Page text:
Magna starts eDecoupler production for German OEM
Automotive supplier Magna has started production of a first-to-market modular eDecoupling unit for several battery-electric vehicles from a German premium OEM – likely to be Mercedes.
Magna’s electromagnetic eDecoupling is integrated into BEVs as a complete module and disconnects the e-motor from the drive shaft when no motive power is needed. This reduces energy consumption and thus increases efficiency. According to Magna, the unit helps to increase the electric range by up to nine per cent.
In the announcement of the Canadian supplier, the name of the customer is not mentioned – as is usual for the majority of suppliers. In terms of the concept alone, two customers would come into question, the VW Group for the PPE of Audi and Porsche or Mercedes-Benz: Such a decoupling unit is needed above all in permanently excited synchronous motors (PSM), since the permanent magnets placed in the rotor generate a rotating magnetic field, which leads to a voltage in the magnetic coils of the stator – in this way, energy is recovered during deceleration by means of recuperation. Especially in all-wheel drive electric cars with a second electric motor on the front axle, however, recuperation is not desirable if the vehicle is only driven by the electric motor on the rear axle at that time – then the PSM on the front axle would work against the rear drive unit.
In the Taycan, Porsche therefore relies on a so-called “zero torque control” for the front PSM, in which the front PSM is energised to such an extent that its recuperation effect is neutralised. Hyundai also uses a mechanical clutch on the front PSM in its E-GMP models. With other motor concepts, such as an asynchronous machine or a separately excited synchronous machine, this effect does not occur at all, so an eDecoupling unit is not necessary.
Theoretically, a PSM on the rear axle could also be mechanically decoupled if the vehicle is to sail – but the savings effect is higher on all-wheel-drive models on the front axle.
For this reason, BMW is also ruled out as a potential customer; the Munich-based company relies on externally excited synchronous machines for its current generation of drives. Mercedes is already producing the EQS and EQE with PSM on the front axle, so the start of production at Magna would be too late. However, Magna would be very early for the production start-ups of the upcoming MMA platform in 2024 – the MMA Stromers are to have rear-wheel drive as standard, but will also be offered with a second drive unit at the front as an all-wheel drive option. However, a Mercedes star on the side of the body hints that the eDecoupling unit will be supplied to the Stuttgart-based company. The production start-ups of the first two PPE models Porsche e-Macan (Leipzig) and Audi Q6 e-tron (Ingolstadt) could theoretically also be considered, but the component bears the wrong logo for this.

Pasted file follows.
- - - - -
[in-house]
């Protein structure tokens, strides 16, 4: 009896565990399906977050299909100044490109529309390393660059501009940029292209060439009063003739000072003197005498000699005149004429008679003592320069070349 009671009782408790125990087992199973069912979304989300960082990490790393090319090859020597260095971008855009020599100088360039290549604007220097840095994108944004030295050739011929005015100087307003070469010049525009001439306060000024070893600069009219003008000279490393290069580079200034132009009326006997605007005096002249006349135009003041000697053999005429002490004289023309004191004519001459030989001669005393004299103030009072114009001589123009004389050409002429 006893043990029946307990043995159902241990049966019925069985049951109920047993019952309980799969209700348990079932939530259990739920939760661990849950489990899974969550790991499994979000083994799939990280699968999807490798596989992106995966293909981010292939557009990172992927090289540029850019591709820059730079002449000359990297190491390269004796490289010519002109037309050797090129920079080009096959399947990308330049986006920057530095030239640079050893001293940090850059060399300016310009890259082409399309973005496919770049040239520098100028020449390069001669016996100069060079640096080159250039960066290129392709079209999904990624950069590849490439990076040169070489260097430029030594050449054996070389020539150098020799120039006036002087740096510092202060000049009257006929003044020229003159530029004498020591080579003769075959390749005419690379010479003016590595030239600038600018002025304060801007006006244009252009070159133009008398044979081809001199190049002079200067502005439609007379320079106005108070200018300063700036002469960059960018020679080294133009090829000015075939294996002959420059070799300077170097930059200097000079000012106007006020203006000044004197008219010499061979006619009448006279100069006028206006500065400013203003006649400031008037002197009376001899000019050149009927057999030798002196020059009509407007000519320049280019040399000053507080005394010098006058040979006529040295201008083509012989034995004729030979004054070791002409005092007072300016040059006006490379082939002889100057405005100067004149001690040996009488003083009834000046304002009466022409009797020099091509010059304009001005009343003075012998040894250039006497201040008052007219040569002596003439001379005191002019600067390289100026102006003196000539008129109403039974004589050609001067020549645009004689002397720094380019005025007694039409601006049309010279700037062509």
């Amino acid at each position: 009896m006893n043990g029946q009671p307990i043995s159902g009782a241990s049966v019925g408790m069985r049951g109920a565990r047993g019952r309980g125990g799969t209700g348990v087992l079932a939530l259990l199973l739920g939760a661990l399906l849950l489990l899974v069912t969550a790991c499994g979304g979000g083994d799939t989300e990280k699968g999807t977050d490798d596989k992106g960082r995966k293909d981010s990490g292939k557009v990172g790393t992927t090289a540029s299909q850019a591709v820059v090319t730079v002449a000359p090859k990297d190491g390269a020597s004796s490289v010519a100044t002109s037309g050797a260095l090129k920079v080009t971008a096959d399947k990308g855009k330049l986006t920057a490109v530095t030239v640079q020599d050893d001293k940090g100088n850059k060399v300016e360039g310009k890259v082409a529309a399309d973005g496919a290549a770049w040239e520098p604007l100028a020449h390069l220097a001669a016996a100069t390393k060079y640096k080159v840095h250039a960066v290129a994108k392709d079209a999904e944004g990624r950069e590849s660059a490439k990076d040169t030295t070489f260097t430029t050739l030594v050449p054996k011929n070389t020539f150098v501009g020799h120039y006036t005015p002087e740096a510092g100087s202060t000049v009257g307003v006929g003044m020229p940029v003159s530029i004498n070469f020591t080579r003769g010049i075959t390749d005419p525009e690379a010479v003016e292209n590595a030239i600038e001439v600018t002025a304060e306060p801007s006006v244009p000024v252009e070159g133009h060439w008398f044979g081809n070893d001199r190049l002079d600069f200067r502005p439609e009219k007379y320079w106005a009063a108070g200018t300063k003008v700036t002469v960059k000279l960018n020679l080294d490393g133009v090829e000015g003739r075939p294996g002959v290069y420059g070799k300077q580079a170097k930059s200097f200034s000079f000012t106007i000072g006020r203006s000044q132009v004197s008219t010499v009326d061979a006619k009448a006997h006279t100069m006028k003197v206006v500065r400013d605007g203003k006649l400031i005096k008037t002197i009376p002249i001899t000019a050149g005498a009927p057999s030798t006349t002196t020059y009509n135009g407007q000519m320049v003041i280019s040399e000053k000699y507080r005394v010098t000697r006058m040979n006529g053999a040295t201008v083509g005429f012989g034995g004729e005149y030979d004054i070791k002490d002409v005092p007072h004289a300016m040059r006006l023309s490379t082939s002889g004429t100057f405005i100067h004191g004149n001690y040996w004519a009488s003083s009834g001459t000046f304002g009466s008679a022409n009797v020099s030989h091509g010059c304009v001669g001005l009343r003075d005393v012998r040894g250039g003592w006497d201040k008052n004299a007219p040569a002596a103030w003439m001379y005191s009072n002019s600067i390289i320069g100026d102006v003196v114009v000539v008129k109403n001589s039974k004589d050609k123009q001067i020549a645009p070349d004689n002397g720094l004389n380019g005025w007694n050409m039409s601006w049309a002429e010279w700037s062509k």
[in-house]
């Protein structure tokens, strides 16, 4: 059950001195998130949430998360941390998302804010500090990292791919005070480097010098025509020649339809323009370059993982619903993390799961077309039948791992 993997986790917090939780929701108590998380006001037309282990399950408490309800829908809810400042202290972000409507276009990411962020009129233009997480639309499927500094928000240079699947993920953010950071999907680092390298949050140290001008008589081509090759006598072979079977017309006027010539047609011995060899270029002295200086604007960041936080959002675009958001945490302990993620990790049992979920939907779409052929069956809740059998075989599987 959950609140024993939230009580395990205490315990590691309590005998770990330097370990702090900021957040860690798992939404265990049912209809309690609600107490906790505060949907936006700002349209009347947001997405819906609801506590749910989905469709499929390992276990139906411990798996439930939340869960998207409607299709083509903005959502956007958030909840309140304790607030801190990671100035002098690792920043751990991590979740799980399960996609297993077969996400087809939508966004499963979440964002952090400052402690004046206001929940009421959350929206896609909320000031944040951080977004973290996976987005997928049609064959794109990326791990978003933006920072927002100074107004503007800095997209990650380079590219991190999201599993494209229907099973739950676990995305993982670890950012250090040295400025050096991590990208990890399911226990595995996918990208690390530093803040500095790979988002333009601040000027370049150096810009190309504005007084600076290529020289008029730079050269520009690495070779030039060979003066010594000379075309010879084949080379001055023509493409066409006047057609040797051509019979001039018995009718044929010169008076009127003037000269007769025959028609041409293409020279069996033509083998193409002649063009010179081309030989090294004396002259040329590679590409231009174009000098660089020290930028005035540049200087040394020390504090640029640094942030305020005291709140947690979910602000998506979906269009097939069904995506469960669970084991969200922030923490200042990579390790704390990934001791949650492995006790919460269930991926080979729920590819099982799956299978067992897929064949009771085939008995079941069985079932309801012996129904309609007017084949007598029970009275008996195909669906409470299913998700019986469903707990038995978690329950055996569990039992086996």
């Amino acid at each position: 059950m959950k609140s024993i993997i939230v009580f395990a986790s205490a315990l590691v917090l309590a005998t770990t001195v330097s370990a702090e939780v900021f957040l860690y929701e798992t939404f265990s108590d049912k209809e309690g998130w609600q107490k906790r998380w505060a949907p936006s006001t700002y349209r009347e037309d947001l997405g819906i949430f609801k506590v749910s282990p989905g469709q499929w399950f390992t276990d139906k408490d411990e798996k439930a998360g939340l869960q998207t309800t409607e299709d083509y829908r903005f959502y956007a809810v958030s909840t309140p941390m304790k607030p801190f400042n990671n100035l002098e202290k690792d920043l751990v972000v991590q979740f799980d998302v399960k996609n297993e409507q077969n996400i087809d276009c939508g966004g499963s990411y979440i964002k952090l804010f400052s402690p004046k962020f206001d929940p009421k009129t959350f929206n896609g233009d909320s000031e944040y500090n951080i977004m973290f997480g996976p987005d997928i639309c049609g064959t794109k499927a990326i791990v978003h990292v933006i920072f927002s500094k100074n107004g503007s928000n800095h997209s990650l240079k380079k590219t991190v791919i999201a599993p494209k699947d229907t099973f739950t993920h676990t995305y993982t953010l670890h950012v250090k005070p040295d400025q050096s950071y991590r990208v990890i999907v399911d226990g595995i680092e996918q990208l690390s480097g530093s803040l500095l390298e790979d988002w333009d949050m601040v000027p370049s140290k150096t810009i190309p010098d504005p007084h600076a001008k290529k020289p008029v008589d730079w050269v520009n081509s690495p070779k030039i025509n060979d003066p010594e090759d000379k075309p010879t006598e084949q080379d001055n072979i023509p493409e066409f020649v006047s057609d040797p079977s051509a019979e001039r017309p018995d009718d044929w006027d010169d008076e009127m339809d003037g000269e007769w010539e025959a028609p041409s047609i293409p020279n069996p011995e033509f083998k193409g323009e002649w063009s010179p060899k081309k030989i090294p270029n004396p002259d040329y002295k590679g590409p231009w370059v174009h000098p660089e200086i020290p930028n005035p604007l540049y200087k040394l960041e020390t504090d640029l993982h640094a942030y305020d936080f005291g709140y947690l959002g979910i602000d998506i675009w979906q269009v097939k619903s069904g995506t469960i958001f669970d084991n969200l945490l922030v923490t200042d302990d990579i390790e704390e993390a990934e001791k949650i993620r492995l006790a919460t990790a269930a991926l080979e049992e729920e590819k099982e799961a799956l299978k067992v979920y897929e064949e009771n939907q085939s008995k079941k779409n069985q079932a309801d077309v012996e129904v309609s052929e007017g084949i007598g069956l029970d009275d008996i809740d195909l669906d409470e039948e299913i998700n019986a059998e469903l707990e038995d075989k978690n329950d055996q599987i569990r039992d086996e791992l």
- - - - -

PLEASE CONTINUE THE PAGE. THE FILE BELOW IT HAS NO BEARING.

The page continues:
The new eDecoupling unit is produced at the Magna plant in Lannach, Austria. In future, this will not only be done for premium vehicles: “Our new and innovative modular eDecoupling unit aligns perfectly with OEMs’ in-house manufacturing strategies for electric drive systems,” said Diba Ilunga, President Magna Powertrain. “Due to the compact design of the unit, we’ve successfully minimized added package space and weight in both axial and radial direction, which has helped ensure that it can be scalable for use across electric and hybrid vehicles from B segment up to SUVs and light commercial vehicles.”